Who defines the profession and disciplines for ‘the architecture of the enterprise’? Who is responsible for it, how, and why?
As with the previous post, building on a comment by Sally Bean, I ought to give a bit of background here. Len Fehskens is another (now-former) ‘insider’-EAs, again, enormously experienced – far more so than I am. He comes from what’s very much a ‘big-IT’ background, but he’s also been one of the very few around the Open Group space who, right from start, has pushed for a much broader view of enterprise-architecture – not just broader than IT, but broader than the organisation too. He’s currently the Open Group’s ‘Vice President, Skills and Capabilities’.
Again, as with Sally Bean, he’s someone I deeply respect. We do, however, have a significant clash around the role that Open Group has played, and continues to play, in the development of enterprise-architecture as a discipline and profession – and that clash is very much in evidence in the comment we’ll focus on here:
“if the Open Group’s arbitrarily-narrow concept of ‘enterprise-architecture’ does take hold”
What’s with the “if”? Once again you confuse cause and effect. The Open Group is its members. The Open Group staff, with very few exceptions, are not enterprise architects — they are facilitators, who provide support to The Open Group’s members, who in turn develop the standards published under The Open Group’s name.
This is indeed important: we need to draw a clear distinction here between ‘Open Group the organisation’ and ‘Open Group the member-community’, otherwise we’re going to end up going round in circles.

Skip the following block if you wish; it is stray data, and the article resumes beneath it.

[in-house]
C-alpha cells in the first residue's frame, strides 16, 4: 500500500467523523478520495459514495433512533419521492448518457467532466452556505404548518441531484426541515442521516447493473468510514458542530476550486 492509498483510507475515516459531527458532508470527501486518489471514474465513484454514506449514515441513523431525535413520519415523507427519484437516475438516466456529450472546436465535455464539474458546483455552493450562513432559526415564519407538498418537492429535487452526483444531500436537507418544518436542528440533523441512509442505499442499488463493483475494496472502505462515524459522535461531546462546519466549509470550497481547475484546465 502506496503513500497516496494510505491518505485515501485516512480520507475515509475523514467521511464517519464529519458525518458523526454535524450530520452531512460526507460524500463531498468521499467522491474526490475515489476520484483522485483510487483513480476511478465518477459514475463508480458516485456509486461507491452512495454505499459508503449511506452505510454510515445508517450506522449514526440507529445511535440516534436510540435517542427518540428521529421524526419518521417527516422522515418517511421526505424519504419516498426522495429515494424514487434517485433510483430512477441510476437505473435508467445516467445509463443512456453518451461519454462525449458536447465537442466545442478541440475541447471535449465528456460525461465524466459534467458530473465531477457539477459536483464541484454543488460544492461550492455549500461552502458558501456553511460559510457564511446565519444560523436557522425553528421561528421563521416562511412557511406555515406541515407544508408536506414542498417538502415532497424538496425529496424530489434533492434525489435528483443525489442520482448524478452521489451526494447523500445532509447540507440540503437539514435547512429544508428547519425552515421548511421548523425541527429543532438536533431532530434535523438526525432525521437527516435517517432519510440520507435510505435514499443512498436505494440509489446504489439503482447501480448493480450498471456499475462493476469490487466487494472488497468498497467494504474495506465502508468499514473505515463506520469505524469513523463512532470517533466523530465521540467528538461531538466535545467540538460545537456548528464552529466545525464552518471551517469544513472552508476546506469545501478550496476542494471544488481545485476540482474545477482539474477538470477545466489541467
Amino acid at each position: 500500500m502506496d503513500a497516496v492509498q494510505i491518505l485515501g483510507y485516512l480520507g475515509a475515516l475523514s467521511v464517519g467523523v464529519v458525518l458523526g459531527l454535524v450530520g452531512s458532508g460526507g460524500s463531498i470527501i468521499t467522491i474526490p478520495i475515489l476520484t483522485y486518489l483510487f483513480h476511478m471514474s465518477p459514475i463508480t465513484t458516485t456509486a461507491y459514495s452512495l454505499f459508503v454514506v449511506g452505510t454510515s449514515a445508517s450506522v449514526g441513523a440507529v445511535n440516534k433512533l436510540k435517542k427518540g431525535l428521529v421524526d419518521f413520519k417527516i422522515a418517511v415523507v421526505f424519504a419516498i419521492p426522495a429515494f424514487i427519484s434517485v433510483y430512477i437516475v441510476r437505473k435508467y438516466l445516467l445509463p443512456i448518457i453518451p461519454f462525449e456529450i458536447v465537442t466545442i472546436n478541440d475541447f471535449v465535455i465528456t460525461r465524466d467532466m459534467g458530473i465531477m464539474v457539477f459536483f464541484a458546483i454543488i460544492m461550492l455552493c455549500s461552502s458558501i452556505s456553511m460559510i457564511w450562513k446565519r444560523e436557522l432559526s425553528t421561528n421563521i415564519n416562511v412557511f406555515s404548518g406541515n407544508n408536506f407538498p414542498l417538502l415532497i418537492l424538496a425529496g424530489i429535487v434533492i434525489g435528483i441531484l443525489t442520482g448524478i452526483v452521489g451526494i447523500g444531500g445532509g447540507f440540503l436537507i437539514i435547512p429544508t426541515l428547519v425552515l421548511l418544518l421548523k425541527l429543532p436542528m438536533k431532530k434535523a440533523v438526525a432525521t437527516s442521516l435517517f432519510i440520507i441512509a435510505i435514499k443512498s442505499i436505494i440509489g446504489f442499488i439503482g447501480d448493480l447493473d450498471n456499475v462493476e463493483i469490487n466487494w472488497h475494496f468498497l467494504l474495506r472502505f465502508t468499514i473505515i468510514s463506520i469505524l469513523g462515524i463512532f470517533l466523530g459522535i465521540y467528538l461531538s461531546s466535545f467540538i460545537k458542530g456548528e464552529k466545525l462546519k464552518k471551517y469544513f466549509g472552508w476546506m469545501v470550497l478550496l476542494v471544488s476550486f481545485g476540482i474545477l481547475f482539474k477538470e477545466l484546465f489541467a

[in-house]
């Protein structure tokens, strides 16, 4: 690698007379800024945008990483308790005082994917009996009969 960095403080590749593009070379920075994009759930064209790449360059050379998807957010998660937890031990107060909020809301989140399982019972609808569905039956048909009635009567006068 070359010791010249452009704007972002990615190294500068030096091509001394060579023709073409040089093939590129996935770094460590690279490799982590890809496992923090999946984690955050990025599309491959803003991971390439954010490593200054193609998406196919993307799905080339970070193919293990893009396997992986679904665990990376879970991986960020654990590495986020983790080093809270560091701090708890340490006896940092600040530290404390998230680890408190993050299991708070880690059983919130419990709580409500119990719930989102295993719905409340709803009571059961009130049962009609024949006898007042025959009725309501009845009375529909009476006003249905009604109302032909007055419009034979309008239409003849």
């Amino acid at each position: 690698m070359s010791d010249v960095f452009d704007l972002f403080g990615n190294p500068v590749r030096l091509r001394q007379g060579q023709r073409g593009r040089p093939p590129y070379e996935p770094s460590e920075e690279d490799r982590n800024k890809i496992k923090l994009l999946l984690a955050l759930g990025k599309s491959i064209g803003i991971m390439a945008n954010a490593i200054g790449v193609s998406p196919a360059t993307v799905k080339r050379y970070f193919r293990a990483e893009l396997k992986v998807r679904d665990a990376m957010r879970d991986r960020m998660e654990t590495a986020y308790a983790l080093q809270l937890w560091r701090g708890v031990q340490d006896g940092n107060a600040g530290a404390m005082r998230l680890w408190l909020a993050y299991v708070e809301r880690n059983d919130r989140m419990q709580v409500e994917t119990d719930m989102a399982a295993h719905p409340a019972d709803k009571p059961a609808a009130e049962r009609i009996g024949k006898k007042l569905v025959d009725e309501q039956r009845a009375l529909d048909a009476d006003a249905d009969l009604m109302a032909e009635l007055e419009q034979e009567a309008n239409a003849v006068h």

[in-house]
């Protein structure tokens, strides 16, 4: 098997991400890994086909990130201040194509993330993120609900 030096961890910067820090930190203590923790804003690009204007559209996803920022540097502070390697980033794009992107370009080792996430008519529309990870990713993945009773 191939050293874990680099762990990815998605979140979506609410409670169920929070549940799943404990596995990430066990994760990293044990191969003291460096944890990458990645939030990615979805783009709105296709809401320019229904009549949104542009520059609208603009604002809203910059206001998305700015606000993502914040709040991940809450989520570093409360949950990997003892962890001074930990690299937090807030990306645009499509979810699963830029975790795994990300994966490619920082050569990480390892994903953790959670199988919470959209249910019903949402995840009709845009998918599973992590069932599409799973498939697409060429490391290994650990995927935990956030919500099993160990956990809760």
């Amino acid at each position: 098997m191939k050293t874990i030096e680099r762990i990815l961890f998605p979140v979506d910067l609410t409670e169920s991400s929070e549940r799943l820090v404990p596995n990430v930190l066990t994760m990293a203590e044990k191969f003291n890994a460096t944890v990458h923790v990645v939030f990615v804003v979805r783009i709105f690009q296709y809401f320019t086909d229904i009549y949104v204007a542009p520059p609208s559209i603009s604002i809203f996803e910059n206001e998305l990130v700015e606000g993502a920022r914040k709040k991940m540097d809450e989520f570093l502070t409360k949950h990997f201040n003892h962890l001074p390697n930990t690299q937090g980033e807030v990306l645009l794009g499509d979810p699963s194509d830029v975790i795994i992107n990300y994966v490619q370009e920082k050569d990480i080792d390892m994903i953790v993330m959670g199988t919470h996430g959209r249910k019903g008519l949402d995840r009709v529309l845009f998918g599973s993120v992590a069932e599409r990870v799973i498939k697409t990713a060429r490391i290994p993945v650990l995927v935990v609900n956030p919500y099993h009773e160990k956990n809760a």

Exactly as Len indicates, The Open Group organisation (‘TOGO’) actually plays only quite a small role in these concerns around the nature of enterprise-architecture itself. In essence, they act as a coordinating body, not a decision-making body: there’s a big difference there, especially in terms of responsibilities. For example, TOGO has huge expertise in helping people create and run consortia of almost any type: but they themselves are not responsible for those consortia. The only thing I would scream at TOGO about – and I’ll admit I do perhaps do it too often – is the fundamentally-wrong idea of trying to use a crude machine-delivered multiple-choice exam to test for competence in skills-awareness (which is what still happens with the full TOGAF certification exam).
[I can understand the cost-imperatives around this, and the practicality-issues, but by definition it is not an appropriate way to test for skills-competence, and should not be used for that purpose – because it renders the entire certification-schema invalid. That’s not about enterprise-architecture as such, it applies across the board to testing for any type of skill – it’s a fundamental of pedagogy, not content. (I researched and wrote my Masters thesis on this, so I do know what I’m talking about here.) But I digress…]